# Dark Skies
The dark skies of the Peak District are an oasis within Northern England. However, compared to other rural areas, the Peak District could do much better.
Dark Skies Surveillance Image, Moorland Centre, Edale (Macclesfield Astronomical Society).
Light pollution is a generic term referring to artificial light that shines where it is neither wanted nor needed. In broad terms, there are three types of light pollution:
- skyglow – the pink or orange glow we see for miles around towns and cities, spreading deep into the countryside, caused by a scattering of artificial light by airborne dust and water droplets
- glare – the uncomfortable brightness of a light source
- light intrusion – light spilling beyond the boundary of the property on which a light is located, sometimes shining through windows and curtains
Map showing the UK from Space 2020 nanoWatts/cm2/sr with the Peak District outlined in red.
VIIRS Day/Night Band Nighttime Lights 2020 composite https://eogdata.mines.edu/download_dnb_composites.html
The map below shows the same data binned into manual interval data groups. The darkest skies in the Peak District are where the least populated areas are, particularly around moorland. Bakewell, Castleton and the larger settlements can clearly be seen in the map. Regionally the Peak District is an oasis of dark skies, but nationally the picture isn’t quite as good. Although the Peak District performs better than the national average for dark skies, it could perform better.
Here the data shows the Peak District has no pristine dark skies. Caution must be taken however, due to cloud and atmospheric conditions. We would expect the Dark Peak to be a 'darker sky' for example. We are working on producing annual averages based on cloud free images. This would give a more rounded picture.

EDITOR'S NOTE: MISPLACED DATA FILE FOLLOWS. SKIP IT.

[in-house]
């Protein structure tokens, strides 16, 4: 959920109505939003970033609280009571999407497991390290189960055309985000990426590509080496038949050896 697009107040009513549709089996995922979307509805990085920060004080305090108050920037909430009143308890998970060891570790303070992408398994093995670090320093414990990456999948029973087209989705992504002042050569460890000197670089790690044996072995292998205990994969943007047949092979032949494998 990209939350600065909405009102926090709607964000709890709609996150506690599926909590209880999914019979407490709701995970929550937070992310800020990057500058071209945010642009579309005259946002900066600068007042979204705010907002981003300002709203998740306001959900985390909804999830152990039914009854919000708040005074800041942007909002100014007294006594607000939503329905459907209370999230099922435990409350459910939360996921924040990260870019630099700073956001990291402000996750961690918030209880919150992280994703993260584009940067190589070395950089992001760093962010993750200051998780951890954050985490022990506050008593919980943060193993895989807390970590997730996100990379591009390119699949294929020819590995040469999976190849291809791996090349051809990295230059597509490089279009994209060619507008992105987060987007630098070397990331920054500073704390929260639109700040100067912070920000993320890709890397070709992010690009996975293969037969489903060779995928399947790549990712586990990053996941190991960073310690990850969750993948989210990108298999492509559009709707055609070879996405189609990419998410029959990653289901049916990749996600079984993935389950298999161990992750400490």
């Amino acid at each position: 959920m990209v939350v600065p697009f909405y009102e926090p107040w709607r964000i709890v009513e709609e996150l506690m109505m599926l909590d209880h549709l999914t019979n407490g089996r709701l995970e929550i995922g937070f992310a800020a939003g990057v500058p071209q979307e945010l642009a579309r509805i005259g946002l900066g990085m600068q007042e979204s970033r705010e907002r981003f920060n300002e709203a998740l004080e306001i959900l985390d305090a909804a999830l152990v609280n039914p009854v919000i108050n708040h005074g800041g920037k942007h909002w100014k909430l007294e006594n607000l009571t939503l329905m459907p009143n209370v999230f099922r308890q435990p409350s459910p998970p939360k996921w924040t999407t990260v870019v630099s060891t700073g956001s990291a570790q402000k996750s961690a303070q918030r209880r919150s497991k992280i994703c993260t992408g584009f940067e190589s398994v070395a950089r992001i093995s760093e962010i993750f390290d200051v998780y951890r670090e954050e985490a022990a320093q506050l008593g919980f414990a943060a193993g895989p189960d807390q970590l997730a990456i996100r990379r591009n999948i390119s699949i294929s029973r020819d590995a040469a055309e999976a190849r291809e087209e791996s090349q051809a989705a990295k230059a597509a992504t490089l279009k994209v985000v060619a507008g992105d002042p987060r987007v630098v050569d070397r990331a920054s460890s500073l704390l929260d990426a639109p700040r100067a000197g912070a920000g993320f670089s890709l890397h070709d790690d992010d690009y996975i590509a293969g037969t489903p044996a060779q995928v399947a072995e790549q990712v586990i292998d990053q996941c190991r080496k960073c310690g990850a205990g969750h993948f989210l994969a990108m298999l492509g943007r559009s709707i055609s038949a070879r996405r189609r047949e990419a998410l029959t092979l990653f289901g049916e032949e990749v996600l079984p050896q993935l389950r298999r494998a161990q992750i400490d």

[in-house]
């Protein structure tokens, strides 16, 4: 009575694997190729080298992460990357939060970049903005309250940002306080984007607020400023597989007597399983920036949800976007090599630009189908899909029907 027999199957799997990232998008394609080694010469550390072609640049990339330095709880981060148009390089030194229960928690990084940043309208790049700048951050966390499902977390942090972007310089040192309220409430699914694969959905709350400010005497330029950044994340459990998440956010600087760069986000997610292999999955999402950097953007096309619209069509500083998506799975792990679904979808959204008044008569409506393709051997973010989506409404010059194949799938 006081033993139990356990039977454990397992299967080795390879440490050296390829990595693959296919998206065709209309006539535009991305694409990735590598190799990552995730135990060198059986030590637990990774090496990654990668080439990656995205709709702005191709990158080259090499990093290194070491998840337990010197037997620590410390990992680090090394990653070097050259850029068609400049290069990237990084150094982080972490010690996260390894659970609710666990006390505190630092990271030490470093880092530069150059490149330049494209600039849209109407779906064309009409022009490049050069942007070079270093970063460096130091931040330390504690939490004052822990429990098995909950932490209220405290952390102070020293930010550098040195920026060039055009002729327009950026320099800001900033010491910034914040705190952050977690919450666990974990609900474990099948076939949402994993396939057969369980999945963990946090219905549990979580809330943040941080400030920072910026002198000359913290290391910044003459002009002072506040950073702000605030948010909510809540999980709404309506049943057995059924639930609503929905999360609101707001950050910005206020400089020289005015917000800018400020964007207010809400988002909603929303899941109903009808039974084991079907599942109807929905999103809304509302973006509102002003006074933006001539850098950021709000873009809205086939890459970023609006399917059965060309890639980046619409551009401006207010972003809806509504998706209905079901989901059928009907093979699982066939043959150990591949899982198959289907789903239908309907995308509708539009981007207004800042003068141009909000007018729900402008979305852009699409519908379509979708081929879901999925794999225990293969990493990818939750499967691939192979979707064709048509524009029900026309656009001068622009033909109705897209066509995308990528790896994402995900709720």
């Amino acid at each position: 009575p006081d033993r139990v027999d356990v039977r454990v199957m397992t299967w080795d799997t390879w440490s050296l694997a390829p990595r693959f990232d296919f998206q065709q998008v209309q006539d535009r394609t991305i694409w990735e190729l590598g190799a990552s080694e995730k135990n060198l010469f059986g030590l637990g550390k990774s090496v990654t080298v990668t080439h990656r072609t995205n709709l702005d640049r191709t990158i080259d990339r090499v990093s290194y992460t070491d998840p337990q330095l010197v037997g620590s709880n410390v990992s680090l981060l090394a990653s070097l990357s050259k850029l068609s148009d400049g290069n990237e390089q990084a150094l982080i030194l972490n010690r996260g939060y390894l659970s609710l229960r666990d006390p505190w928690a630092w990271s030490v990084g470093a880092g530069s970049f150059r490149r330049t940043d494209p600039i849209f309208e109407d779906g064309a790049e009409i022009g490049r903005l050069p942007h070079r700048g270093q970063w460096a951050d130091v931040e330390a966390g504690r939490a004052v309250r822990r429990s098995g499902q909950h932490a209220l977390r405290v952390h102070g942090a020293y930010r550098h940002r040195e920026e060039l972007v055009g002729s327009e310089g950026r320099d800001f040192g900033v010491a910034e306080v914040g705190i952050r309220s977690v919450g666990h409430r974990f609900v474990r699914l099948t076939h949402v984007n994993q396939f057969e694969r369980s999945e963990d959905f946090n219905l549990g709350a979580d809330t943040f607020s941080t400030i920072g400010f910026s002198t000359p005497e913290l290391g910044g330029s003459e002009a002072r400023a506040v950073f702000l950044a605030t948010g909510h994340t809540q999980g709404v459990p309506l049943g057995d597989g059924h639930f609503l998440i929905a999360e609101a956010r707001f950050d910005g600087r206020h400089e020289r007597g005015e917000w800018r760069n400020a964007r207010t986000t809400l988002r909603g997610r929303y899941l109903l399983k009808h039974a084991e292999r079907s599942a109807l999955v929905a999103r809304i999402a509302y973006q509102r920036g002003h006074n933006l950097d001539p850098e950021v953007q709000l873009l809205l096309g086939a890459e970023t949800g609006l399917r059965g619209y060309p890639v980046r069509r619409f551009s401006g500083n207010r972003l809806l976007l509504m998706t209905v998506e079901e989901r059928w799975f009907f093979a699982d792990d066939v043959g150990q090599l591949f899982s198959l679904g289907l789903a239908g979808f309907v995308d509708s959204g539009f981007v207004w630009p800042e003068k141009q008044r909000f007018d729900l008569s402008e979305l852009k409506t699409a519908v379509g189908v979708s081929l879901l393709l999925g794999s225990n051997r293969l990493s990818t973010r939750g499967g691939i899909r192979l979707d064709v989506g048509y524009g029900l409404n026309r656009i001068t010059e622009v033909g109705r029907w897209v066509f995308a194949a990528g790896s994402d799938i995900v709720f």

Map showing VIIRS Day/Night Band Night-time Lights March 2020 PDNP nanoWatts/cm2/.
Map Legend: floating point radiance values with units in nanoWatts/cm2/sr in to class BINS
|Bin||Frequency England||Percentage England||Frequency PDNP||Percentage PDNP|
Due to the sensitivity of the new satellites (https://eogdata.mines.edu/download_dnb_composites.html), data is not comparable with historic mapping produced by CPRE (https://www.nightblight.cpre.org.uk/maps/).
What are the gaps in our research & data?
- Mask the data with ‘built up areas’ to remove domestic light pollution
- GIS raster statistics find the lowest value in all the last year to find the 'darkest possible sky' as measured by the sensor to create a calibrated data set
CPRE: What is light pollution https://www.nightblight.cpre.org.uk/what-is-light-pollution ↩︎